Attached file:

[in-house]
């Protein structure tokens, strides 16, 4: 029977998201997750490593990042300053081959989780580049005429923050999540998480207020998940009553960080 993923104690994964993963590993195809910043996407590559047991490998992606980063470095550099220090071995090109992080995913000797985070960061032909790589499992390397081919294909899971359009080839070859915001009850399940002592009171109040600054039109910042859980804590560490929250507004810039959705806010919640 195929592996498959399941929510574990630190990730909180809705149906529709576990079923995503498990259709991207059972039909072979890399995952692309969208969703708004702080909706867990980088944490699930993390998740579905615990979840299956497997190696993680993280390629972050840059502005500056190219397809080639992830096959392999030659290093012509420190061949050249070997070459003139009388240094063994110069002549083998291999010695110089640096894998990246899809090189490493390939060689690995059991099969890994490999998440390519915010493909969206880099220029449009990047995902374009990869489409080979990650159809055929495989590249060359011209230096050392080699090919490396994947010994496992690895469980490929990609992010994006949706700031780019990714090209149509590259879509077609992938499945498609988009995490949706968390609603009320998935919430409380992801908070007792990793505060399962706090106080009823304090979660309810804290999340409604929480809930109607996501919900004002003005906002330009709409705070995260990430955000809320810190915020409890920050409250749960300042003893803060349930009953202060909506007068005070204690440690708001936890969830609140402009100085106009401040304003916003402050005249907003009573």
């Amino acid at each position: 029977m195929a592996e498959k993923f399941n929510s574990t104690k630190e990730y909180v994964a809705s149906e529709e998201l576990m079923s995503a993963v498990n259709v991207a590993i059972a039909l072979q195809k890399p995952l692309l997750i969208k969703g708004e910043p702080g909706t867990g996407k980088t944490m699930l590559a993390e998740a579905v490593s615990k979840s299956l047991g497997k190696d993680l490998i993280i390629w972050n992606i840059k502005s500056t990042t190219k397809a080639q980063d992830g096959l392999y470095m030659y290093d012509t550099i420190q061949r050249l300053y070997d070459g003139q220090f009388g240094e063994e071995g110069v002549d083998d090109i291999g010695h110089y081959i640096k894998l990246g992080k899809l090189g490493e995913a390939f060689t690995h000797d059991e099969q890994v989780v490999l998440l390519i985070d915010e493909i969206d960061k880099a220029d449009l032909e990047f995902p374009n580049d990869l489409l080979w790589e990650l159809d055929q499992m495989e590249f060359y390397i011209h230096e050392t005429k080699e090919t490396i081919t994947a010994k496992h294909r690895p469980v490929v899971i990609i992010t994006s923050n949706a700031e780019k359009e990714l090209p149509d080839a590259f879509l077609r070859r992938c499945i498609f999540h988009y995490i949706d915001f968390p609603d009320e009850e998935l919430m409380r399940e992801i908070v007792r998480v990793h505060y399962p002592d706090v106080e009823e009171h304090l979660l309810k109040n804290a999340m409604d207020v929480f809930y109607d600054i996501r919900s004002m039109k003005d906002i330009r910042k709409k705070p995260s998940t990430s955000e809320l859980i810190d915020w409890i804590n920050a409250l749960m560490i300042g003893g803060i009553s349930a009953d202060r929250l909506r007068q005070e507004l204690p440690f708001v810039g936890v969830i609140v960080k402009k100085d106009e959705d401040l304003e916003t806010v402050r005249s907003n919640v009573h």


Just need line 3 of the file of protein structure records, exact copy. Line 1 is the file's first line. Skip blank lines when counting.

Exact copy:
């Amino acid at each position: 029977m195929a592996e498959k993923f399941n929510s574990t104690k630190e990730y909180v994964a809705s149906e529709e998201l576990m079923s995503a993963v498990n259709v991207a590993i059972a039909l072979q195809k890399p995952l692309l997750i969208k969703g708004e910043p702080g909706t867990g996407k980088t944490m699930l590559a993390e998740a579905v490593s615990k979840s299956l047991g497997k190696d993680l490998i993280i390629w972050n992606i840059k502005s500056t990042t190219k397809a080639q980063d992830g096959l392999y470095m030659y290093d012509t550099i420190q061949r050249l300053y070997d070459g003139q220090f009388g240094e063994e071995g110069v002549d083998d090109i291999g010695h110089y081959i640096k894998l990246g992080k899809l090189g490493e995913a390939f060689t690995h000797d059991e099969q890994v989780v490999l998440l390519i985070d915010e493909i969206d960061k880099a220029d449009l032909e990047f995902p374009n580049d990869l489409l080979w790589e990650l159809d055929q499992m495989e590249f060359y390397i011209h230096e050392t005429k080699e090919t490396i081919t994947a010994k496992h294909r690895p469980v490929v899971i990609i992010t994006s923050n949706a700031e780019k359009e990714l090209p149509d080839a590259f879509l077609r070859r992938c499945i498609f999540h988009y995490i949706d915001f968390p609603d009320e009850e998935l919430m409380r399940e992801i908070v007792r998480v990793h505060y399962p002592d706090v106080e009823e009171h304090l979660l309810k109040n804290a999340m409604d207020v929480f809930y109607d600054i996501r919900s004002m039109k003005d906002i330009r910042k709409k705070p995260s998940t990430s955000e809320l859980i810190d915020w409890i804590n920050a409250l749960m560490i300042g003893g803060i009553s349930a009953d202060r929250l909506r007068q005070e507004l204690p440690f708001v810039g936890v969830i609140v960080k402009k100085d106009e959705d401040l304003e916003t806010v402050r005249s907003n919640v009573h």